Glenn Close is the supportive but perhaps secretly resentful Wife of novelist Jonathan Pryce
Director: Björn Runge
Cast: Glenn Close (Joan Castleman), Jonathan Pryce (Joseph Castleman), Christian Slater (Nathaniel Bone), Max Irons (David Castleman), Annie Starke (Young Joan Castleman), Harry Lloyd (Young Joseph Castleman), Elizabeth McGovern (Elaine Mozell)
The old cliché used to be: behind every successful man, there’s a woman. The Wife explores just such a woman – and uses this story for a brilliantly structured, tightly written exploration of the tensions and sacrifices that underpin a partnership (and relationship) where the man is the sole public figure. In 1992, Joe Castleman (Jonathan Pryce) is a hugely successful novelist, being honoured with the Nobel Prize for Literature. Standing beside him at all times is his wife Joan (Glenn Close), silent, supportive, taking care of all her husband’s needs. But as her husband is surrounded by praise and flattery, has her patience finally begun to snap?
Much of the attention for The Wife has focused on Glenn Close’s performance as Joan. And while her performance is superb, there is much more to this film than that. This is a well written, brilliantly acted, carefully shot relationship drama that manages to explore interesting details about how sexism, gender expectations and the patriarchy turn some brilliant, intelligent and gifted women into ciphers who must hide their skills under a bushel. The Wife is an engrossing, small scale drama that leaves you with a lot to think about.
Runge’s camera is slow and subtle, carefully zooming into parts of the scene that don’t seem at first to be central, but are revealed to be so. Many of these moments centre around Joan, a woman quietly at the edge of scenes, ignored by people, responding only when required. She calmly follows her husband’s lead, while quietly tending his needs (reminding him of appointments, making sure he takes his medicine, apologising for his abruptness).
This sort of framing requires a lot of quiet, “reaction” acting from Close – and she excels at this. Close’s performance is a masterclass in subtlety, her face a mask of micro-reactions that leave the viewer guessing at all times exactly what she is feeling about all of the events she witnesses. No scene covers this better than when she listens in on the line as her husband is informed of his Nobel prize – her face slowly, carefully, unreadably changes from delight and pride to something far more equivocal, her face frozen in a look of – well is it anger, horror, frustration? It’s impossible to tell. After that, the entire film is a study in interpreting the exact feelings this woman has for the behaviour of, and praise for, her husband. What does she feel about this? What does she really think? How far does loyalty to her husband stretch?
Muck-raking, sensationalist would-be Castleman biographer Nathaniel Bone (a wonderfully sleazy Christian Slater) has a good idea that there is a lot of anger there – and gambles in a series of offers and interjections that Joan’s loyalty only stretches so far. How far is she responsible for the literary success of her husband? Flashbacks carefully woven into the film show in the early sixties the young Joan (played very well by Close’s real life daughter Annie Starke) as a promising literary writer who falls under the influence of her charismatic professor, young Joe (Harry Lloyd a slightly awkward fit as the arrogant bohemian writer). In the boorish, Mad Men-ish 60s, Joan feels her chance of being recognised as a writer in her own right is close to zero – indeed she’s told to forget it altogether by a bitter former alumna of her Ivy League college, played archly by Elizabeth McGovern – so decides hitching her star to Joe, a promising potential author, seems the best option.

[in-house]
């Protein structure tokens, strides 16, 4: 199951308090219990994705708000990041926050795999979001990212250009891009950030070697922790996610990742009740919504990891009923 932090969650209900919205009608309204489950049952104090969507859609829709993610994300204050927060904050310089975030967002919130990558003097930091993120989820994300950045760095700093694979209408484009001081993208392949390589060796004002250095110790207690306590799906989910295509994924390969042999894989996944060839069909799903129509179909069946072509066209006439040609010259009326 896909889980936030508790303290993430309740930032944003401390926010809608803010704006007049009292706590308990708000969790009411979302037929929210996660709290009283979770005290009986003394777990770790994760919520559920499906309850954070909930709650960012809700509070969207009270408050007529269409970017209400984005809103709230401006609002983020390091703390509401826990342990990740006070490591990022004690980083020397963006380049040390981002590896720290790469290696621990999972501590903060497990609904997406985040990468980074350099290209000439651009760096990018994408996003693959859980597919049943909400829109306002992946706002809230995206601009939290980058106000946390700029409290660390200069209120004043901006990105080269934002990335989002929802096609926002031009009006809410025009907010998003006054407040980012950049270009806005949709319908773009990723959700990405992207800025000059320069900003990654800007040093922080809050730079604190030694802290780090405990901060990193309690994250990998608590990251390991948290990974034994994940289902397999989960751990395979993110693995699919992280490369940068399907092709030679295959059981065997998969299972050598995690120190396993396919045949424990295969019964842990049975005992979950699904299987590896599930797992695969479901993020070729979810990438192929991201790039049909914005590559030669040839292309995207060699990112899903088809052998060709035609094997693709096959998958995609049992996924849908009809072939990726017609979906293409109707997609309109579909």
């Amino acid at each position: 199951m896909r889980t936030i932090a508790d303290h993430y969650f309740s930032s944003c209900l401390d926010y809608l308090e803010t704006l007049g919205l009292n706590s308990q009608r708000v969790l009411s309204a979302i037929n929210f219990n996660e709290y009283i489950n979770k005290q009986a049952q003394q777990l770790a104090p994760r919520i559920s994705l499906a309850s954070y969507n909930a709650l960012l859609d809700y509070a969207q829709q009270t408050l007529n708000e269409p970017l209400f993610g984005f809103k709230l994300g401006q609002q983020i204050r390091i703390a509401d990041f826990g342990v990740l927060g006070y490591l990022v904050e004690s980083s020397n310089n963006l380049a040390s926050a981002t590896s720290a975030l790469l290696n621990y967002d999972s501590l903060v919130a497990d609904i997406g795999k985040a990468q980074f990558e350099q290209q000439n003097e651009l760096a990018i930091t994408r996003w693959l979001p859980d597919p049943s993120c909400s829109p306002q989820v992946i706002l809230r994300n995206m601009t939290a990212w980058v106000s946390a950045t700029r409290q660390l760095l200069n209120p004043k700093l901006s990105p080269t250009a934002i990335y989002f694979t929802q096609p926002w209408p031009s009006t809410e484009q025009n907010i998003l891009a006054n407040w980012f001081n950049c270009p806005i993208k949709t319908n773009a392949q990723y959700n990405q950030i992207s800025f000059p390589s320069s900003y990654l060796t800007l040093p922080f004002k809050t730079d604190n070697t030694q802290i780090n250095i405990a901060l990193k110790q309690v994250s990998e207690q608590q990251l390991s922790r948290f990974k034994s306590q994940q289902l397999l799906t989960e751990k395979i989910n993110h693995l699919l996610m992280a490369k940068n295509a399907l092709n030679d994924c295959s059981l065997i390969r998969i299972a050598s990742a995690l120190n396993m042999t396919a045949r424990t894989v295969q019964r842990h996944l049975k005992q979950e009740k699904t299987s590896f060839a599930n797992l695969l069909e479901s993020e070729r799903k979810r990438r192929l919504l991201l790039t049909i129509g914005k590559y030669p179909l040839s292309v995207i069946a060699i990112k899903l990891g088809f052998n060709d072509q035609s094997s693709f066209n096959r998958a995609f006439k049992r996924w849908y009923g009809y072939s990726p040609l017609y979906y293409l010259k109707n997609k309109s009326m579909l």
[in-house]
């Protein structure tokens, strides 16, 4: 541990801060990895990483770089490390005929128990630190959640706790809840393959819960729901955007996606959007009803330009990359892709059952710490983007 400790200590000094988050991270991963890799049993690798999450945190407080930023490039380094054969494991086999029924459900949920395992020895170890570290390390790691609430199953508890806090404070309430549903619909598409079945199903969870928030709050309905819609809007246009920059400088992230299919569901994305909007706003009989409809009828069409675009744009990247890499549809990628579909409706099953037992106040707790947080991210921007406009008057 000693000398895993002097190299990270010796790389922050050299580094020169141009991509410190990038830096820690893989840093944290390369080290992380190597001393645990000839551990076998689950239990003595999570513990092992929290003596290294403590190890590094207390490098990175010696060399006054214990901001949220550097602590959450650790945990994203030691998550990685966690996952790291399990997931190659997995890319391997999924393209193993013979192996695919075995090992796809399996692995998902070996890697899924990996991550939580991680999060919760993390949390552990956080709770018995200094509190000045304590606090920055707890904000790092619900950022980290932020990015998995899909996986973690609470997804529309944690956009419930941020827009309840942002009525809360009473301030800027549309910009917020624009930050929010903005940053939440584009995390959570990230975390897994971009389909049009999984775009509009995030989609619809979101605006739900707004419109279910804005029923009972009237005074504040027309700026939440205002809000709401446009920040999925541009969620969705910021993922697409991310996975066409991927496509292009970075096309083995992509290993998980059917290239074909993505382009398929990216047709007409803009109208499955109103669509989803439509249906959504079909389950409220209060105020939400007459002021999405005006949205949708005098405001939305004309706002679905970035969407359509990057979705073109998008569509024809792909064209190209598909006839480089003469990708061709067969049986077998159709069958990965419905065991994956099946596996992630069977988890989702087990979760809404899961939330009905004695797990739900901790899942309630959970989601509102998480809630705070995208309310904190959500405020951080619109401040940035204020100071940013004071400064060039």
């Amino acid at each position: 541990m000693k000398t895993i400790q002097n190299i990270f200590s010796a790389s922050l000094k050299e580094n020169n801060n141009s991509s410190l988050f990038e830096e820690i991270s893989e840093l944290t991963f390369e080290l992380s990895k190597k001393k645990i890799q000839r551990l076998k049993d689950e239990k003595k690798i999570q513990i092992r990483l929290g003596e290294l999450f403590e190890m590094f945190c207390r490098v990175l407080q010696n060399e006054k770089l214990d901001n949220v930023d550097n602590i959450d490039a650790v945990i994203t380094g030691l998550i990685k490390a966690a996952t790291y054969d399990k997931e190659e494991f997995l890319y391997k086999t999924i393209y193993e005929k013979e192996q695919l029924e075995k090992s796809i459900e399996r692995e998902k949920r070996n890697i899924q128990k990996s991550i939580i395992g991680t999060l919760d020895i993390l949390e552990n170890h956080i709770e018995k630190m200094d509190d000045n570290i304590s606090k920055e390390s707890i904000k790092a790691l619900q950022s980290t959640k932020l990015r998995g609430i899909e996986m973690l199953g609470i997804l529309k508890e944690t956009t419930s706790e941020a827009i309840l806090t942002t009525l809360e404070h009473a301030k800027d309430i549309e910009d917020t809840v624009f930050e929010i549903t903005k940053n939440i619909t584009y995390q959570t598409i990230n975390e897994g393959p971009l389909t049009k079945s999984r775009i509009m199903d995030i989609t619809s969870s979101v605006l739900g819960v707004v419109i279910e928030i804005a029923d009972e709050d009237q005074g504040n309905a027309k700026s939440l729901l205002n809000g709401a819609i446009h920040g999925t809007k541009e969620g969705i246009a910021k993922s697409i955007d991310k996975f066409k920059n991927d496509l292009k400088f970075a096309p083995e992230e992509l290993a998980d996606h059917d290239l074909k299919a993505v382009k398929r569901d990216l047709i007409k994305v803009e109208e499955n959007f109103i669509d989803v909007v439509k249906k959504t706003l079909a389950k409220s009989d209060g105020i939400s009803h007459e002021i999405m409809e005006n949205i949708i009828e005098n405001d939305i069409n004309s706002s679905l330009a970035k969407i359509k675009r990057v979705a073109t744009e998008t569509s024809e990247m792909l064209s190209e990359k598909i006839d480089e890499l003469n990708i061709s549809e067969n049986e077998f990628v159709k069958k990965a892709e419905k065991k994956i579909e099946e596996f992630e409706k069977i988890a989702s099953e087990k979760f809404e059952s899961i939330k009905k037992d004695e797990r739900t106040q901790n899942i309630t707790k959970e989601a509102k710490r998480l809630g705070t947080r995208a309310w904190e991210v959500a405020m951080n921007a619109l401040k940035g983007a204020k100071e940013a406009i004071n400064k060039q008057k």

But how much of that promise can Joe actively achieve? And how much of a literary as well as a personal partnership is this marriage? And has Joe lost all track of this? It’s easy to overlook how essential Jonathan Pryce is to the success of this film, but his Joe is a wonderful creation, a bombastic, larger-than-life, selfish even slightly childish figure, everyone’s idea of the great artist, living the cliché of constant praise and a series of seductions. Pryce’s Joe is a domineeringly unattractive figure who slowly reveals his own emotional fragility wrapped in dependency – and the scenes with him and Close (that take up much of the movie) first hum with unspoken tensions and then later throb with the cathartic release of these feelings.
Those scenes when they come – and you can tell they’re coming from the start – are fantastic. Close is on the top of her game here, utterly believable as a woman who over the course of a few days slowly begins to question every decision she has ever made in her life. What Close does so brilliantly though is to show the balance, the lack of certainty, the mixed feelings she has – that people who in some way infuriate her, also provoke great love in her. Pryce is just as fabulous as her equally aggrieved husband. There are moments in these late scenes that tip into melodrama and cliché – but the general thrust of the scenes is so strong, you feel it gets away with it.
Runge has directed a marvellous low-key piece of work that feels like it would make an excellent play. It raises questions on the place of women in the 20th century – and the film’s setting is crucial, as a Joan growing up 10 years later might well have had a very different life – and the film has a brilliant eye for the everyday sexism and patronising assumptions made by people about the wives of ‘great men’. Powered with two brilliant central performances, this film deserves to be seen as something much more than just Close’s vehicle to possible (but sadly not to be) Oscar glory.